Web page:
“Political Aikido” is not a phrase people hear very much, but in the current era of political polarization, conflict, anger, and fear – isn’t aikido exactly what we need more of?
Inspired by the “Aikido and Social Change” curriculum taught by AE Founder Professor Don Levine at the University of Chicago for more than 25 years, I’ve been blending traditional aikido training with the academic pursuits of philosophy, politics, and rhetoric each January in the form of a month-long Winter Study class at Williams College (Williamstown, MA) for more than ten years.
The course combines two hours of daily aikido practice in a rarely used but beautiful oak-paneled ballroom in one of the older campus dorms with classroom time spent discussing, in this year’s course, how to craft words and images to achieve the same kinds of persuasion in the political realm that aikido techniques allow in the physical realm.
Eighteen students trained together each morning, and split for the academic policy discussions and projects into three groups, focused on Renewable Energy, Mass Surveillance, and Immigration respectively. Each group was responsible, within their topic area, for producing a policy statement, framing analysis, aikido-based strategy analysis, legislative opposition and support survey, several lengths of speech text, a social media meme collection, a Twitter campaign plan, and a YouTube video, all in support of whatever aikido-inspired policy they chose to promote.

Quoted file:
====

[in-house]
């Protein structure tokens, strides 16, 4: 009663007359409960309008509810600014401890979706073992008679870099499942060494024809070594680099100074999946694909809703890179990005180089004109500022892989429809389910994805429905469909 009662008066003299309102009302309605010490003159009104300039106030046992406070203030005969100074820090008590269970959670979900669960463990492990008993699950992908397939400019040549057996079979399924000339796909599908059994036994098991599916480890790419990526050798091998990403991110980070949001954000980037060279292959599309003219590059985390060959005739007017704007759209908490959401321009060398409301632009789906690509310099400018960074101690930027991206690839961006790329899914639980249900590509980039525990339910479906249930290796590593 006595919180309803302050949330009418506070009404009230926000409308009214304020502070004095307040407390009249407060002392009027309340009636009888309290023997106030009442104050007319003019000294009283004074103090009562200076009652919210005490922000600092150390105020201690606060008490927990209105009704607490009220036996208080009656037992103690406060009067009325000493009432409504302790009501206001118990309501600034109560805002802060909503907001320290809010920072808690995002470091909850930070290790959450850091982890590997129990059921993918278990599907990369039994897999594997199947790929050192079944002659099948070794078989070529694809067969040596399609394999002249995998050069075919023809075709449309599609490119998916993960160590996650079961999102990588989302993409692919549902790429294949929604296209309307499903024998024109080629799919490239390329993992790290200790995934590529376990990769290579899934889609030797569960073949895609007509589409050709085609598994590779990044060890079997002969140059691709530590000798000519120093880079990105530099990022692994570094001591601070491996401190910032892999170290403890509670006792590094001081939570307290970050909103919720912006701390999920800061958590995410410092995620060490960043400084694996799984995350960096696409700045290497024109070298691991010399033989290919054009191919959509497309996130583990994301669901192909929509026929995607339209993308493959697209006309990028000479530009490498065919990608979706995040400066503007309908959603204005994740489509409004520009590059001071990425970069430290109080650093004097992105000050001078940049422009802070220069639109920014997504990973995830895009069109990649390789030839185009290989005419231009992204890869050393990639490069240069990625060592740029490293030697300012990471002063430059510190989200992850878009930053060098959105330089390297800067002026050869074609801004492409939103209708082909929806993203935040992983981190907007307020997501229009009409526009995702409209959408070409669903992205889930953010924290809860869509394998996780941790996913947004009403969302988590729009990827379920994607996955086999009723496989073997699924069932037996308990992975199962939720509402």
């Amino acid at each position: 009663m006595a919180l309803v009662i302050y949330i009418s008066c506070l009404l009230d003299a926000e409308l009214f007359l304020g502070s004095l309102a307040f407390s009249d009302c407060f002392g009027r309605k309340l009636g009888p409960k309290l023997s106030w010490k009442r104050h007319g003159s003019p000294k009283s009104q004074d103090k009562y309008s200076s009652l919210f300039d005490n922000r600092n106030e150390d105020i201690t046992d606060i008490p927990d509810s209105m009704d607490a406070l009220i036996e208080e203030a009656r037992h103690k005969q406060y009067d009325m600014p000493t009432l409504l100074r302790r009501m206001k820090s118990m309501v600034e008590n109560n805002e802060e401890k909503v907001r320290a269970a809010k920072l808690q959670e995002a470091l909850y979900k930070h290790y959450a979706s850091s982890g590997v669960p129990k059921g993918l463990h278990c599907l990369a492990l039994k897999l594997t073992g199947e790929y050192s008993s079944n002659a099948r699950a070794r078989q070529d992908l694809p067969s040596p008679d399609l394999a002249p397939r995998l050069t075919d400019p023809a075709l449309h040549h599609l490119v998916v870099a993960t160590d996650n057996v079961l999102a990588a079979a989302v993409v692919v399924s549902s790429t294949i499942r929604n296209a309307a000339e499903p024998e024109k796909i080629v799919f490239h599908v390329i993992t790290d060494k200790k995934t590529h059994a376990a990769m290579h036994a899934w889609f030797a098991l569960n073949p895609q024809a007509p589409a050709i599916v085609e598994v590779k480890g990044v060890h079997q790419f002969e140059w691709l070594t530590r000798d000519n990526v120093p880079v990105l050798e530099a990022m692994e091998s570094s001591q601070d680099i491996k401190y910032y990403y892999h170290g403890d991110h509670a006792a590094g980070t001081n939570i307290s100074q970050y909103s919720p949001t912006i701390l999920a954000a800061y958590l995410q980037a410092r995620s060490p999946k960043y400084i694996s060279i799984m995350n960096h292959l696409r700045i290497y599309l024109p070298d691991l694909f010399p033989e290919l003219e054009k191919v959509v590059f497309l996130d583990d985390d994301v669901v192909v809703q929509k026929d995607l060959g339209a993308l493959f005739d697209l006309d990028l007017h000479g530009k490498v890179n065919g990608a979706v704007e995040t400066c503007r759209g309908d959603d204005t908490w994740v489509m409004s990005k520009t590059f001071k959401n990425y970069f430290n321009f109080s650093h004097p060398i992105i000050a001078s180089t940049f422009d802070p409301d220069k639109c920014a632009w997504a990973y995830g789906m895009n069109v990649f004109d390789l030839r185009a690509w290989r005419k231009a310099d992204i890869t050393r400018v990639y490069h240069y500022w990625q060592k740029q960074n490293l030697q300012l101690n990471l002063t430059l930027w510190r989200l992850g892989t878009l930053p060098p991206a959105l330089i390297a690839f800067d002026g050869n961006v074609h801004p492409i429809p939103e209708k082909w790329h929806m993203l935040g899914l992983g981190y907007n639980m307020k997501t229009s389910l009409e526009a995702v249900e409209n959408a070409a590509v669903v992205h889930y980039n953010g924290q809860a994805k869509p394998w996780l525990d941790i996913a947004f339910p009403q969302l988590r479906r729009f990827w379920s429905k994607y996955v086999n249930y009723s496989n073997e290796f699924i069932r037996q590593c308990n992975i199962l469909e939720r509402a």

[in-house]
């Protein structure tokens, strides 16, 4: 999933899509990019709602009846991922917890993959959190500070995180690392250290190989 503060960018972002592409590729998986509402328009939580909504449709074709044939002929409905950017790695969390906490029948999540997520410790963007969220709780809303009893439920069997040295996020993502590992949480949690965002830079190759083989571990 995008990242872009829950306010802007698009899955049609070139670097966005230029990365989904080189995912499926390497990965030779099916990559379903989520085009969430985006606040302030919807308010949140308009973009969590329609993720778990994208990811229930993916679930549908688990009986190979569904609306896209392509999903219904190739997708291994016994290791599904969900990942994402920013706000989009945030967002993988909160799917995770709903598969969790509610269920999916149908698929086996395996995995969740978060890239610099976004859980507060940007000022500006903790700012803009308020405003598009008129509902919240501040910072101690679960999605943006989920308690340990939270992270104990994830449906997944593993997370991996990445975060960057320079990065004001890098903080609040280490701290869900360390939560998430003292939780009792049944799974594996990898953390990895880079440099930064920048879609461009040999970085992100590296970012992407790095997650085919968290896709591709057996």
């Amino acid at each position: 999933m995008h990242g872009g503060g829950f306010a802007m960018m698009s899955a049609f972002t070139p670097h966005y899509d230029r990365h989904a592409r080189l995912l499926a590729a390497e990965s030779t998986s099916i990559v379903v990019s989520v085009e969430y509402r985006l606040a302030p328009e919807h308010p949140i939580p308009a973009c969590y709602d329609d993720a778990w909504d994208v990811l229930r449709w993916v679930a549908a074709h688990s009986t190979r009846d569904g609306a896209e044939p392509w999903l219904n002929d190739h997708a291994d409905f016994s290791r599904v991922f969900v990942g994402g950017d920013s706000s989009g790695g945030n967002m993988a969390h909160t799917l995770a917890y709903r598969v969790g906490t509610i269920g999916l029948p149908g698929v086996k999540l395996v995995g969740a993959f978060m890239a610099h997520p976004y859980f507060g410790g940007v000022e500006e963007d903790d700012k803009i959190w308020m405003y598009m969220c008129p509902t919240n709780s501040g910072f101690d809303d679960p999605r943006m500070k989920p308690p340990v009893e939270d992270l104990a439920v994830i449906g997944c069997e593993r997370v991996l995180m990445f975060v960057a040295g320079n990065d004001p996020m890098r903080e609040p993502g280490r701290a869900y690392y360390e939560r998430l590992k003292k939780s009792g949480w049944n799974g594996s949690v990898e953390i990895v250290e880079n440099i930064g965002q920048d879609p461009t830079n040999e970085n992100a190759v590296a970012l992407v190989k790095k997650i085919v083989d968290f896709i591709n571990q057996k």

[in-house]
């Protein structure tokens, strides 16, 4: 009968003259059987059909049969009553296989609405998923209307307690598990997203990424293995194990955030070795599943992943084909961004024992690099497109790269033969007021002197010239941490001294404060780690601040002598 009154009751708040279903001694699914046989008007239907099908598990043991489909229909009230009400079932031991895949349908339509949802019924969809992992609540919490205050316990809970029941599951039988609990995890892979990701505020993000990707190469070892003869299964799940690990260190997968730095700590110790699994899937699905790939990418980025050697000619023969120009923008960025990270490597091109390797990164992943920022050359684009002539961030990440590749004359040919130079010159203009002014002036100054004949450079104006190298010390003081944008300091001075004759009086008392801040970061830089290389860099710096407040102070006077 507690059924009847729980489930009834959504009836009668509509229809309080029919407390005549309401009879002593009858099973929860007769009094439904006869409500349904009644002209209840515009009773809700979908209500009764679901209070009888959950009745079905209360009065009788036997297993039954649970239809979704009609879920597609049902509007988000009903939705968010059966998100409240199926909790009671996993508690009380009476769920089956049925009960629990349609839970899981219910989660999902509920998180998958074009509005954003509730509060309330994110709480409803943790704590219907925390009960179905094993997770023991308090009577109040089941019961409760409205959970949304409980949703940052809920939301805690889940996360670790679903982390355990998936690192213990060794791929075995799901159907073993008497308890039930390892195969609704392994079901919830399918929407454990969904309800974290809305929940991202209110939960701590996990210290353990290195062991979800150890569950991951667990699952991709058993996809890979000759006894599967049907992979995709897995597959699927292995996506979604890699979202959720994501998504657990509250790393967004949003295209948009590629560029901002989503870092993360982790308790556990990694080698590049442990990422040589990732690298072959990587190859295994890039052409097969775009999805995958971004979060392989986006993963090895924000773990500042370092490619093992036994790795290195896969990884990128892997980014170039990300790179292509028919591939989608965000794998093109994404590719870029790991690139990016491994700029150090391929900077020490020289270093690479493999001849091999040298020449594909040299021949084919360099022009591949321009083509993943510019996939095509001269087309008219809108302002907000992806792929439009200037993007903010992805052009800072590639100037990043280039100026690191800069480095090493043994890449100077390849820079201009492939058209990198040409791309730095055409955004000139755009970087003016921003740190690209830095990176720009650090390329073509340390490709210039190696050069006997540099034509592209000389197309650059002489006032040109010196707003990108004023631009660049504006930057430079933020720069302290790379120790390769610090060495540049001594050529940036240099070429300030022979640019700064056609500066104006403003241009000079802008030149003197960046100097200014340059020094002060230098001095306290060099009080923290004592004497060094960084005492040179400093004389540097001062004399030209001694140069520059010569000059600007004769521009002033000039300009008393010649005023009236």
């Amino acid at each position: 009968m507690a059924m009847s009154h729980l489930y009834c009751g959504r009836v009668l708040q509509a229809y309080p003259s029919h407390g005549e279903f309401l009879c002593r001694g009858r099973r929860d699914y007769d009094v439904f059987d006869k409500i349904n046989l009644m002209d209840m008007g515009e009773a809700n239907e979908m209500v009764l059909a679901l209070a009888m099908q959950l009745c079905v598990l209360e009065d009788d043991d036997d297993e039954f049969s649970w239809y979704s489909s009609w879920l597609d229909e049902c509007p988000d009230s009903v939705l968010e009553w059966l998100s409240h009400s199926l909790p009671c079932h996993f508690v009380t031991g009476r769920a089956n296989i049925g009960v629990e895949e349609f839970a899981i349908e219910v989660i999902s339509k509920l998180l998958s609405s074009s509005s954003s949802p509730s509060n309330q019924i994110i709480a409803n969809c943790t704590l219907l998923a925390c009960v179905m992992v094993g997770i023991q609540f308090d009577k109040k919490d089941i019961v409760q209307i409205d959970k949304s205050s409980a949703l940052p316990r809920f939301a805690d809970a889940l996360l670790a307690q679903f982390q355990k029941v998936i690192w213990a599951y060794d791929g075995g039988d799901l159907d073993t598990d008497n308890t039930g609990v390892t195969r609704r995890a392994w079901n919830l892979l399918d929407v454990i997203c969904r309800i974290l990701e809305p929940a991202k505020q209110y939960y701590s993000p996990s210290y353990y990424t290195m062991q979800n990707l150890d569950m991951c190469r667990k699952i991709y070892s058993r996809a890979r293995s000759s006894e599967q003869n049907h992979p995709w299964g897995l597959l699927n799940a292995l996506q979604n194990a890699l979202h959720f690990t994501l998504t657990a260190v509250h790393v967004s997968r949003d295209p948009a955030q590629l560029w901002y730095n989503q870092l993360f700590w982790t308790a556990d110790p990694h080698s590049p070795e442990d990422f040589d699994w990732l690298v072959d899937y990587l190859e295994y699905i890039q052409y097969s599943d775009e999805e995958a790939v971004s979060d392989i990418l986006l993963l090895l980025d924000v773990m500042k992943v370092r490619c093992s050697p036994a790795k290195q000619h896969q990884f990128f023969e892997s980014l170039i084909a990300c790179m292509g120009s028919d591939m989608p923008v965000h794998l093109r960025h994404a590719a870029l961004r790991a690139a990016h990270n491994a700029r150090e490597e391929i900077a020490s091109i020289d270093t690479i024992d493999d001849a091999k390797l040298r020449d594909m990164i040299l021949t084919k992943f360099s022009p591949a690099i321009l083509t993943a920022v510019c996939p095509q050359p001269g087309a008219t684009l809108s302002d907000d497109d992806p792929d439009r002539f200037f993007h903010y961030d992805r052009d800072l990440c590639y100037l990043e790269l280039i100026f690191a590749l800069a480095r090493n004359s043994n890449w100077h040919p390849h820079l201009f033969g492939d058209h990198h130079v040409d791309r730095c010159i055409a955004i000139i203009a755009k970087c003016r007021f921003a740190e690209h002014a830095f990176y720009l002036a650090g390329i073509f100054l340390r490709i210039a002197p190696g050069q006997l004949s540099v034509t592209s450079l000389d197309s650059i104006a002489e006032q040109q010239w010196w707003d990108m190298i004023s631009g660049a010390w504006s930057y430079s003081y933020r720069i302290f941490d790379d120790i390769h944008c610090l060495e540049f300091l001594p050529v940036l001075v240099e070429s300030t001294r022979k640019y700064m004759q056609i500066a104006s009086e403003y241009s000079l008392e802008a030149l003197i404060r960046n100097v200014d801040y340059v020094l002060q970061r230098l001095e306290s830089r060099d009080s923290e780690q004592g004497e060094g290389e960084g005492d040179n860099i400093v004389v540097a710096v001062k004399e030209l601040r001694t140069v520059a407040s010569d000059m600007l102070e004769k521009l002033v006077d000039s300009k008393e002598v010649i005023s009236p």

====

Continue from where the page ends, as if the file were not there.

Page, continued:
The aikido training each morning seeps into the policy and strategy discussions fairly quickly – you don’t have to do tai no henko too many times before you start to understand how blending and getting out of the way of incoming energy gives you a better chance to guide where that energy goes. In much the same way, starting a speech by mentioning something about which you and your opposition agree is the best way to lower their resistance to the rest of your message.
Because this blog format encourages participation, I will leave you the gentle reader with this question: What is the aikido response to the current political drama that affects you most? If you’re upset about a climate change denier in charge of and trying to dismantle the EPA, what is an “aikido” way to redirect that intention? If you’re in favor of President Trump’s policies, can you articulate a more aikido-like way to get his agenda adopted?